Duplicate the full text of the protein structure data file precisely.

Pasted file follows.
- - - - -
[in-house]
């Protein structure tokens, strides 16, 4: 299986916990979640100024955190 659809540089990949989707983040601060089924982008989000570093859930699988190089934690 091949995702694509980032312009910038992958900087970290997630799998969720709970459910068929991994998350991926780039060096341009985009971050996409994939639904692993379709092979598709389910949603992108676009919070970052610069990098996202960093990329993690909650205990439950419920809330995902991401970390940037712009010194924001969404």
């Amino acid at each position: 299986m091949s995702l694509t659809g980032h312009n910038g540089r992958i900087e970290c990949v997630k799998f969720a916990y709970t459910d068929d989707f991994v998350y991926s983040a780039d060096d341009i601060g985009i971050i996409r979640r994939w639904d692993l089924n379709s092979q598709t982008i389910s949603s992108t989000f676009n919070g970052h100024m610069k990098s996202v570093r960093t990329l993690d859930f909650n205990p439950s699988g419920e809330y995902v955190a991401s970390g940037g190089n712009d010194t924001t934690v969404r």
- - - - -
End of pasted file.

[in-house]
């Protein structure tokens, strides 16, 4: 299986916990979640100024955190 659809540089990949989707983040601060089924982008989000570093859930699988190089934690 091949995702694509980032312009910038992958900087970290997630799998969720709970459910068929991994998350991926780039060096341009985009971050996409994939639904692993379709092979598709389910949603992108676009919070970052610069990098996202960093990329993690909650205990439950419920809330995902991401970390940037712009010194924001969404």
């Amino acid at each position: 299986m091949s995702l694509t659809g980032h312009n910038g540089r992958i900087e970290c990949v997630k799998f969720a916990y709970t459910d068929d989707f991994v998350y991926s983040a780039d060096d341009i601060g985009i971050i996409r979640r994939w639904d692993l089924n379709s092979q598709t982008i389910s949603s992108t989000f676009n919070g970052h100024m610069k990098s996202v570093r960093t990329l993690d859930f909650n205990p439950s699988g419920e809330y995902v955190a991401s970390g940037g190089n712009d010194t924001t934690v969404r």